June 13, 2008

Cornucopia / Cynthia Dewes

Remember that Father’s Day is not a second-rate holiday

Cynthia DewesMoms are so easy to impress on Mother’s Day or any day, for that matter.

Give them a bouquet of fresh flowers or a box of chocolates and a sentimental card with hearts and lace and stuff, and they will tell their girlfriends about it for months. They hope to be appreciated, and when they are, they are thrilled.

Dads, on the other hand, act like they are unaware that Father’s Day is on the calendar. They are just doing their appointed job so they don’t expect gifts. If they receive one, it’s often nothing they want. After all, how many decks of playing cards or shaving kits does a man need?

Father’s Day greeting cards are a problem for dads, too. They usually feature scenes of wild ducks in flight or sailboats at sea or things like tools and sports equipment. If your dad is an intellectual or a farmer or a politician, there are not many cards available to suit him. Tsk.

Actually, dads like to be remembered just as much as moms do, only they’re way cooler about it. The trick in pleasing them is to give some thought to the kind of dad you have, what he likes and what you like about him, and go from there. This involves actual love and appreciation.

Naturally, I believe that my dad was the best dad ever. He was laid back, tolerant, kind and generous. He suffered fools.

Where my mom would go ballistic over something, he would wait until the fireworks ended then make a calm judgment, usually a pretty accurate one. He had no wish to control his child, but only to love and support her.

Fathers generally are less interested in the logistics of child-rearing than mothers, at least in my experience. Modern dads may change diapers and cook spaghetti and read bedtime stories, unlike their own dads, but they still do it rather like amateurs who don’t feel natural in such environments.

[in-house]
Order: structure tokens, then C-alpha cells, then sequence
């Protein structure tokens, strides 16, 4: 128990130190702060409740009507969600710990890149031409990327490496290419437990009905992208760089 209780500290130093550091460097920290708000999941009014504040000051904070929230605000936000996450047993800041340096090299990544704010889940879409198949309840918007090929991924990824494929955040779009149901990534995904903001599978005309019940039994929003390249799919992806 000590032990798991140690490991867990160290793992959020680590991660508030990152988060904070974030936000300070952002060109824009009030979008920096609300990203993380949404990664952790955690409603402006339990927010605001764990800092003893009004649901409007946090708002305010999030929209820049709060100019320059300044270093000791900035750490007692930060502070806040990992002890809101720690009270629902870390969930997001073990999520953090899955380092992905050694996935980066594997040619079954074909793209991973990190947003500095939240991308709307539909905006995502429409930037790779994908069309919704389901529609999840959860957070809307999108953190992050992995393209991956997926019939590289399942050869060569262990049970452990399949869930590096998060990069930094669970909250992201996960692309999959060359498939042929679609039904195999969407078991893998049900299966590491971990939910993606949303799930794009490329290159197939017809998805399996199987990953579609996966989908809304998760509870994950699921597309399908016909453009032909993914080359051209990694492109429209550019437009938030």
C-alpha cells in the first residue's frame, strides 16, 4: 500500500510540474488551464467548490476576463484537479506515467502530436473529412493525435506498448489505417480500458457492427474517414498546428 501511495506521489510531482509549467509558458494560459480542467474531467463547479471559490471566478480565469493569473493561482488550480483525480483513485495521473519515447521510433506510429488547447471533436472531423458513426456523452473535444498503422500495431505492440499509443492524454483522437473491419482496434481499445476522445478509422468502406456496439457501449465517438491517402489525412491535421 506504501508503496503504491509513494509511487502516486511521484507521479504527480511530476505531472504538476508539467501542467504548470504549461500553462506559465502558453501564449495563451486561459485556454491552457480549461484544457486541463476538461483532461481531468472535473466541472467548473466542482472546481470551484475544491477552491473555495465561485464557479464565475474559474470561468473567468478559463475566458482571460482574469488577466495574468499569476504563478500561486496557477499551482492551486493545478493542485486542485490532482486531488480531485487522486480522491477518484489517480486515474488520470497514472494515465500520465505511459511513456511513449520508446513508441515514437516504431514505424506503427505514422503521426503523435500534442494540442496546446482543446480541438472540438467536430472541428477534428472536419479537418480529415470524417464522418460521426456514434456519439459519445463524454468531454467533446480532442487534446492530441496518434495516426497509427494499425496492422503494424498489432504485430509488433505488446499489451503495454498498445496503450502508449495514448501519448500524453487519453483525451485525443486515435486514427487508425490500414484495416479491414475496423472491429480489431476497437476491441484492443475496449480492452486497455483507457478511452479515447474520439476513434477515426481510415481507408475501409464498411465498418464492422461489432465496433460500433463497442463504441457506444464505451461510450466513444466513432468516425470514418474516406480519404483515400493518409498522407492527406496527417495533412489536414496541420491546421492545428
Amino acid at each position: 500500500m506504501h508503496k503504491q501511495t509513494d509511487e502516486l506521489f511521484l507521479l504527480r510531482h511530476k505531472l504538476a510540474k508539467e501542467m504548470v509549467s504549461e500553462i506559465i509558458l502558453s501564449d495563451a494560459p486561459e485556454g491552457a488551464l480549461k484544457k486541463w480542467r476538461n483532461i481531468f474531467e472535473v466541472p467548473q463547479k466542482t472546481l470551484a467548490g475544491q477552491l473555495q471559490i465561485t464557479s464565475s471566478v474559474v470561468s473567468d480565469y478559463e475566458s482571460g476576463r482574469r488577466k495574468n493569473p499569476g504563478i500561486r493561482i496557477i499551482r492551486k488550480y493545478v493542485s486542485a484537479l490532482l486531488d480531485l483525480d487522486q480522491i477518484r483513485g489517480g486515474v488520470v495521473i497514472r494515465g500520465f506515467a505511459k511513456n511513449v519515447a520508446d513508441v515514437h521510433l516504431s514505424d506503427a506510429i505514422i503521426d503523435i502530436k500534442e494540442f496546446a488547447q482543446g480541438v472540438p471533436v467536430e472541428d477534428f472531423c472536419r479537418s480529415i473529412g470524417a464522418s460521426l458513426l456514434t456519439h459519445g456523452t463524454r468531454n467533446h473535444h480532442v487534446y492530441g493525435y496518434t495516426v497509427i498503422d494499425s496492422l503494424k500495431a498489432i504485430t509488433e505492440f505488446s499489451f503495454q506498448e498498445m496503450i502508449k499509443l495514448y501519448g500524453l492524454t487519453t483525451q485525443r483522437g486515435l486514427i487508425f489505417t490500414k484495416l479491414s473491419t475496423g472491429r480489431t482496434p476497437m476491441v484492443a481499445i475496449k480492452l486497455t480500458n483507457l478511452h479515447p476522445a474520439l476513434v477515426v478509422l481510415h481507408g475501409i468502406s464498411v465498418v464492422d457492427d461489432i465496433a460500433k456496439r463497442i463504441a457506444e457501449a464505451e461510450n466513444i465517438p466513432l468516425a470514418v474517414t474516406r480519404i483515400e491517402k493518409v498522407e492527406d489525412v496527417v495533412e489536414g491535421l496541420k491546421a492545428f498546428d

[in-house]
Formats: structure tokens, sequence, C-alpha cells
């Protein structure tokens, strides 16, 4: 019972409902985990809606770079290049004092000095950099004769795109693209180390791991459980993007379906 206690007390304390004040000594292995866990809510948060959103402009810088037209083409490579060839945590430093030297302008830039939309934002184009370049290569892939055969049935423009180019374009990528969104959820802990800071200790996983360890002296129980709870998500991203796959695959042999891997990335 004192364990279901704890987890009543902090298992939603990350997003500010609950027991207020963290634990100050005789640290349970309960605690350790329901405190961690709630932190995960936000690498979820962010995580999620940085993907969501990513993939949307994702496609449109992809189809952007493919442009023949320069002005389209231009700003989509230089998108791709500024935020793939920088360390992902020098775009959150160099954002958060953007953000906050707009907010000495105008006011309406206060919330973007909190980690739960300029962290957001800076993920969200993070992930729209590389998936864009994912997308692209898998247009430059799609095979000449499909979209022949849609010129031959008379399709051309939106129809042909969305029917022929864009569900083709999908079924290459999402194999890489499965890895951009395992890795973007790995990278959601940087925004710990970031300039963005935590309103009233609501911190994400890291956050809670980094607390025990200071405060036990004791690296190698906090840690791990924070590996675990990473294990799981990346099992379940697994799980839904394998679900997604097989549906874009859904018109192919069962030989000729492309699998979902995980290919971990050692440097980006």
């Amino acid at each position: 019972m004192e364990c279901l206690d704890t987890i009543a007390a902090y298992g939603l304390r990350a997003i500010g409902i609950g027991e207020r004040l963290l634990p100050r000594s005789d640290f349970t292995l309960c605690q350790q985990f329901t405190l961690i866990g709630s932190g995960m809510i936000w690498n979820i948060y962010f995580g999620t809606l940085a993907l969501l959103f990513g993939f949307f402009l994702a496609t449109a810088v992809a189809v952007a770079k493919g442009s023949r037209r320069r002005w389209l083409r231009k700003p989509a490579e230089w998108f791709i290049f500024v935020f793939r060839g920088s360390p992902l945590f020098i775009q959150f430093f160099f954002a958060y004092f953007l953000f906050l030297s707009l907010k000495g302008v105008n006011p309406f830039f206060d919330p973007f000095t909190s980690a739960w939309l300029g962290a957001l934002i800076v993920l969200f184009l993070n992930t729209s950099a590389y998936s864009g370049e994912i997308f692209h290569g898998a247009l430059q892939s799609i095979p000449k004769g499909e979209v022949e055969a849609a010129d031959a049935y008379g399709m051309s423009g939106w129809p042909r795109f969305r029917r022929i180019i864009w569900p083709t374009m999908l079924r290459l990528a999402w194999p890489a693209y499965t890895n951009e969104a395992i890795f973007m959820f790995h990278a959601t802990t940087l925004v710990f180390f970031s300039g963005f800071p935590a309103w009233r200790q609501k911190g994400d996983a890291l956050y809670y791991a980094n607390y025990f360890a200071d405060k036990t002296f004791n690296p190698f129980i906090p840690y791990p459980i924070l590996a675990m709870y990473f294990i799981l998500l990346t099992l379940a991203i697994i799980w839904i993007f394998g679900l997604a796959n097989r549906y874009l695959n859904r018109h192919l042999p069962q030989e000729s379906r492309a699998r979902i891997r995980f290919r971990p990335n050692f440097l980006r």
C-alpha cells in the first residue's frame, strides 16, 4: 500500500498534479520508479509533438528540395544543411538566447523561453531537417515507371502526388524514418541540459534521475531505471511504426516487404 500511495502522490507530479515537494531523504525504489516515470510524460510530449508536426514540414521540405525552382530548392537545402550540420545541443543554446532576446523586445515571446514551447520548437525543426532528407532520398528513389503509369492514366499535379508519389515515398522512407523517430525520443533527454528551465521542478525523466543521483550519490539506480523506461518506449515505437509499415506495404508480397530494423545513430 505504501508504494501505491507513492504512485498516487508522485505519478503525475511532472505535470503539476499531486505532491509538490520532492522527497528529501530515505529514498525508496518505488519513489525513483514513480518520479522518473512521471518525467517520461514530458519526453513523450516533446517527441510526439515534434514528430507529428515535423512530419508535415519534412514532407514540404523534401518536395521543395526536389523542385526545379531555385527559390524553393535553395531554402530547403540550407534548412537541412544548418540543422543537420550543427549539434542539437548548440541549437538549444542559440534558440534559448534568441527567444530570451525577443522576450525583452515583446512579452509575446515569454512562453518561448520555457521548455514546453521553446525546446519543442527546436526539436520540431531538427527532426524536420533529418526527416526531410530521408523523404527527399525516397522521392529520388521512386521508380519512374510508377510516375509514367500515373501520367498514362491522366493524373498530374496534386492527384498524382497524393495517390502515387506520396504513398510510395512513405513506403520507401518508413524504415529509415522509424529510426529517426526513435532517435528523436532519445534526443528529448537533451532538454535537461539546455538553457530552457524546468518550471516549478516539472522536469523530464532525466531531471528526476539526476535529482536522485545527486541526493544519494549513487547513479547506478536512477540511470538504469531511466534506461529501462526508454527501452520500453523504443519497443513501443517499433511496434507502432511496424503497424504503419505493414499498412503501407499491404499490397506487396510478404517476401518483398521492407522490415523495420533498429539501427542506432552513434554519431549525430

Dads rarely care about dirt on the rug, dustballs in corners or greasy spills on the kitchen floor. They don’t mind if the dog and/or cat sleep in bed with the kids or beg food at the table. That may be one reason they are popular with their children.

A father’s discipline today is not the heavy-handed, stern method of Victorian times. In fact, dads are often unaware that discipline is needed until Mom says, “Are you going to let him/her get away with that?” and they’re stung into action. Disobedience to dad’s direct orders, however, elicits quick retaliation.

As I’m fond of saying, I believe that if we ourselves have a good father, it’s easier for us to trust and believe in the goodness of God the Father. Great dads reflect God’s generosity in showering us with wondrous things, and I’m not talking about material things here.

Good dads respect us, take us seriously and allow us to become the people we really are. They advise us when asked, teach from their experience and support us when we fail. Like God, they are always there for us.

The results of being a good father are usually revealed in his children. Stable, reasonably happy adults can thank their dads (and, of course, their moms) for helping to make them that way.

Let’s truly honor our fathers on this Father’s Day, if only because they gave us life.

And while we’re at it, we’ll be honoring God, who does the same.

(Cynthia Dewes, a member of St. Paul the Apostle Parish in Greencastle, is a regular columnist for The Criterion.) †

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